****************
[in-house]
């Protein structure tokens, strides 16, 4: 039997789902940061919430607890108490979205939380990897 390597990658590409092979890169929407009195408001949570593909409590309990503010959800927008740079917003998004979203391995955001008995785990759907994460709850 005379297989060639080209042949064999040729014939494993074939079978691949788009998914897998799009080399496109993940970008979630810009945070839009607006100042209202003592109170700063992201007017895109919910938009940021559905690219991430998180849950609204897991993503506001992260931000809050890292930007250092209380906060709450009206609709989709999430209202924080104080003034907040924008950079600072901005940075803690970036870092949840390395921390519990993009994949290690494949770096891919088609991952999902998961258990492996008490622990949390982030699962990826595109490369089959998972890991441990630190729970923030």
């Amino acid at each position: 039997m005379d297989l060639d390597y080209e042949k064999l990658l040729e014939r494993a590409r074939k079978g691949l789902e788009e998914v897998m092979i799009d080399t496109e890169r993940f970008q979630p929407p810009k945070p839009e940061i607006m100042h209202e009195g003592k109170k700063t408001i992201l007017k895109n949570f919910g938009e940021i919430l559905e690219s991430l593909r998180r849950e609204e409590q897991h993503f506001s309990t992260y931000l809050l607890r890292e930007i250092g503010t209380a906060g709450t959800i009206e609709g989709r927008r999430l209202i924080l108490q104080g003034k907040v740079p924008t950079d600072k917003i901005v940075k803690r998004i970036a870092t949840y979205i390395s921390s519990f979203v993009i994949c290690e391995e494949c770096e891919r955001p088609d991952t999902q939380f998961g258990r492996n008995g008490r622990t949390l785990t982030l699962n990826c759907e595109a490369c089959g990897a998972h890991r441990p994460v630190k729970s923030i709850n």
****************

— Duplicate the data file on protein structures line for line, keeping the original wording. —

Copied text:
[in-house]
């Protein structure tokens, strides 16, 4: 039997789902940061919430607890108490979205939380990897 390597990658590409092979890169929407009195408001949570593909409590309990503010959800927008740079917003998004979203391995955001008995785990759907994460709850 005379297989060639080209042949064999040729014939494993074939079978691949788009998914897998799009080399496109993940970008979630810009945070839009607006100042209202003592109170700063992201007017895109919910938009940021559905690219991430998180849950609204897991993503506001992260931000809050890292930007250092209380906060709450009206609709989709999430209202924080104080003034907040924008950079600072901005940075803690970036870092949840390395921390519990993009994949290690494949770096891919088609991952999902998961258990492996008490622990949390982030699962990826595109490369089959998972890991441990630190729970923030």
């Amino acid at each position: 039997m005379d297989l060639d390597y080209e042949k064999l990658l040729e014939r494993a590409r074939k079978g691949l789902e788009e998914v897998m092979i799009d080399t496109e890169r993940f970008q979630p929407p810009k945070p839009e940061i607006m100042h209202e009195g003592k109170k700063t408001i992201l007017k895109n949570f919910g938009e940021i919430l559905e690219s991430l593909r998180r849950e609204e409590q897991h993503f506001s309990t992260y931000l809050l607890r890292e930007i250092g503010t209380a906060g709450t959800i009206e609709g989709r927008r999430l209202i924080l108490q104080g003034k907040v740079p924008t950079d600072k917003i901005v940075k803690r998004i970036a870092t949840y979205i390395s921390s519990f979203v993009i994949c290690e391995e494949c770096e891919r955001p088609d991952t999902q939380f998961g258990r492996n008995g008490r622990t949390l785990t982030l699962n990826c759907e595109a490369c089959g990897a998972h890991r441990p994460v630190k729970s923030i709850n």